Several prospective and retrospective studies involving DFUs treated with fish skin grafts have demonstrated its effect on wound closure. In a study by Dorweiler et al,[18] weekly application of the fish skin graft to 25 amputated and bone-exposed wounds resulted in closure of 17 wounds (68%) between 9 weeks and 41 weeks. A reduction of analgesics intake was also noted after initiation of fish skin graft treatment. In a study in which 8 patients with diabetes underwent forefoot surgery followed by applications of fish skin graft once a week for 6 weeks, Woodrow et al[19] reported the wound area was reduced more than 84.9% at 6 weeks with no complications. In 2019, Michael et al[20] published a retrospective study of 51 patients with 58 full-thickness DFUs that were treated with fish skin graft. The study compared the initial wound surface area at first application of fish skin with the final surface area after a 16-week treatment period. At the 16-week endpoint, a mean reduction in surface area of 87.57% was noted, and 35 of 58 wounds (60.34%) were fully healed. A greater than 90% reduction in surface area was measured in 43 wounds (74.14%), and a greater than 75% reduction was seen in 49 wounds (84.48%). In the 35 wounds in which full healing was achieved, the average number of applications of fish skin was 4.9 and the median time to full healing was 10 weeks.

Although these data are enlightening, this prospective, randomized, controlled trial is intended to further the research on this topic. Therefore, the present authors sought to evaluate the fish skin graft in the care of DFUs. Clearly, randomizing patients with DFUs to gauze and saline as a comparator is not appropriate. Thus, an advanced wound care product was sought. Collagen alginate dressing (Fibracol Plus Collagen Wound Dressing with Alginate; 3M) is an innovative wound dressing technology that has been established in clinical trials[7,21] as a competitor to biologic wound products. This wound care device is composed of collagen and calcium alginate fibers. It contains 80% more collagen than the original collagen alginate dressing. The unique combination of natural biopolymers created by a patented process incorporates the structural support of collagen and the gel-forming properties of alginates into a sterile, soft, absorbent, conformable topical wound dressing. In the presence of wound fluid, collagen alginate dressing maintains a moist microenvironment at the wound surface that is conducive to the formation of granulation tissue and to epithelialization, thereby enabling rapid healing.[22,23]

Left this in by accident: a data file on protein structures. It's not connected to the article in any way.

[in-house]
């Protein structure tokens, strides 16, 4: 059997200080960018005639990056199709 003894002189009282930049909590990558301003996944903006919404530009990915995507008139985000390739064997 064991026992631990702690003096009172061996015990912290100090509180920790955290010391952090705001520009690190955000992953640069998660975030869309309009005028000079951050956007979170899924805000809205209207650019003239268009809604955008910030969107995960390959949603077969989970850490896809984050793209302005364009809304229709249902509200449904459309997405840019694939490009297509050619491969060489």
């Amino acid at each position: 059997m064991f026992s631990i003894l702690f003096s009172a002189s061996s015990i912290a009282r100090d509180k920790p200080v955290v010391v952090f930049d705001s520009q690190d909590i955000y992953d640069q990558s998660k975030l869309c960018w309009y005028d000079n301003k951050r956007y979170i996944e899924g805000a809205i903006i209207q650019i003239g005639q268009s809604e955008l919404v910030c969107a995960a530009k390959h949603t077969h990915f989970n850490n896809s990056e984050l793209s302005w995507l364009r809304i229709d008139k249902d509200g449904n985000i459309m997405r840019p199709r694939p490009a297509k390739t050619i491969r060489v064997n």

This study was designed to assess the efficacy of the fish skin graft in the treatment of resistant DFUs in comparison with collagen alginate dressings, henceforth referred to as SOC.